He was the toughest of the toughest. Yet the around thirty years old Lkipseina Lenawuosho has stopped living the harsh nomadic life, he has been defeated by the worst drought in forty years, by lack of space, by violence. “Since I was five years old, I wanted nothing more than to travel around with cows, the life of a shepherd was beautiful,” he says in his native region of Ngupuruti, the savannah region of northern Kenya. There are only tracks here, no roads. There are no stone houses but low build structures, a kind of igloos of mud and cow dung. “At the time I thought my agemates who gave up their freedom and went to school were stupid. Now I accept my loss, the era of the cow has come to an end.”
The inhabitants in the kraal of Lkipseina are weak, they have been eating too little, for months now they have not been able to eat until satiated. When the world still had its green beauty and grass made the cattle fat, the traditional knowledge passed down for generations of the Samburu people, to which Lkipseina belongs, was sufficient for a good life in these savanna regions.
But now the land looks gray, whirling winds push the dust of the bone-dry earth into the air. The bushes no longer bear any leaves and only the desert rose still gives off bright colours. Towards evening, his young wife squats behind a goat, and a thin trickle of milk from the parched udders shoots into the gourd. Everyone is tired and goes to bed early. There is no singing of young warriors, since the last shower two years ago they have moved elsewhere with the remaining cows, very far away, a four days’ walk. “There is no happiness in our lives anymore,” says Lkipseina.
He once tended two hundred cows, less than a quarter of them remain. In his kraal enclosed by thorny bushes, he sadly inspects a handful of meager goats, their fat gone, as well as the hope that the last animals will survive. Goats and sheep will usually withstand drought much longer than cows, with their small snouts they can still find something to eat in crevices and under stones. But even that is not possible anymore, so now they are fed with the fruits from the top of the acacia trees, the very last resort against starvation.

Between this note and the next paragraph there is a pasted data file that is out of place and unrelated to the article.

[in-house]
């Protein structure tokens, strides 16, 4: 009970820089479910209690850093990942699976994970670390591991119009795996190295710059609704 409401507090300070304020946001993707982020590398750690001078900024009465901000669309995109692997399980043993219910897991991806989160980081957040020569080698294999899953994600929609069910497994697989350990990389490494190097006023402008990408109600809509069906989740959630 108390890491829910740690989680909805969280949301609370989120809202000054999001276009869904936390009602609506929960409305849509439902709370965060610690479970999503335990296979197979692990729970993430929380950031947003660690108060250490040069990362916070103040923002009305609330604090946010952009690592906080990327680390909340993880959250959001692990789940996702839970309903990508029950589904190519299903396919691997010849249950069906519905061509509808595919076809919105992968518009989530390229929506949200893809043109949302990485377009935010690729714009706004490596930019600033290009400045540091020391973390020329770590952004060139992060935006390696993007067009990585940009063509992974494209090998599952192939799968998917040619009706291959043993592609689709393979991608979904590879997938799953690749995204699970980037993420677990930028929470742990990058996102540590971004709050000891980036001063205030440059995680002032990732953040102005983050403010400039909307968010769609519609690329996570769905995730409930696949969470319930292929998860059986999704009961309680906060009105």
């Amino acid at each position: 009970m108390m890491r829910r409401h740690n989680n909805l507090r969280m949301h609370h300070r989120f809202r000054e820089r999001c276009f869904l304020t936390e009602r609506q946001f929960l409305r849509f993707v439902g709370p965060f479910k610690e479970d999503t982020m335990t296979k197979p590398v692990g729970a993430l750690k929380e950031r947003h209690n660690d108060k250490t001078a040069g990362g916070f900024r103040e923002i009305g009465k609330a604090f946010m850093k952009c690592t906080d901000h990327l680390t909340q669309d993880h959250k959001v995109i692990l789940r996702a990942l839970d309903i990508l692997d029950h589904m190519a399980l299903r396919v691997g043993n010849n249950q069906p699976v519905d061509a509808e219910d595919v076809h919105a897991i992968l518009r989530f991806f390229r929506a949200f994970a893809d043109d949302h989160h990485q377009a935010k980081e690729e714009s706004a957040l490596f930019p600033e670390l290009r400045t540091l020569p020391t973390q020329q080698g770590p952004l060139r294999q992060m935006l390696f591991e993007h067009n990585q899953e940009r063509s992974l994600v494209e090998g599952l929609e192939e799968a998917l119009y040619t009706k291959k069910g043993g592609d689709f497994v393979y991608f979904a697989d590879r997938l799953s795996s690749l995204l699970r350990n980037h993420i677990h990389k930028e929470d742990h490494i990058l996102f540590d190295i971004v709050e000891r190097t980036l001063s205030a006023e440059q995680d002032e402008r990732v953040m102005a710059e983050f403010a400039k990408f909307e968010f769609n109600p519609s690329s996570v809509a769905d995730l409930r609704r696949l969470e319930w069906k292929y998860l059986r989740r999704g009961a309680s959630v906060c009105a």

The increasingly frequent and protracted droughts and rapid population growth over the past half century – there are too many people and too many livestock – has disrupted the livestock economy. As a result, the cattle lose more and more value.
Lkipseina: „I have no memory of any major droughts in my childhood. Then the cows stayed around our kraal almost all year round. When we moved away, it was only for a few months, looking for pastures. The first time I went far away was to the Ethiopian border, ten years ago. The journey, with two hundred cows, took nine days and we stayed there for six months”. Lkipseina slept with his fellow herders among the cows in the bush, wrapping himself in a loincloth and using a neck chair as a pillow. They fed by mixing milk with cow’s blood. “It could happen that I did not eat for four days. Then it creaks and hurts all over your body, your eyes sink in, you can no longer see well and you tremble on your legs”.
Only if you adapt to the lifestyle of a cow, you are suitable as a herder. Lkipseina got used to the spartan nomadic life. The absence of luxury was not the hardest thing he had to endure. “Oi, joi, joi,” he says, “it happened so often that other nomads tried to steal our cows. Sometimes we had to fight off a hundred attackers. Of course there were deaths on these occasions, once we killed thirteen warriors of the Boran people in an attack. A nomad nowadays cannot do without a gun”.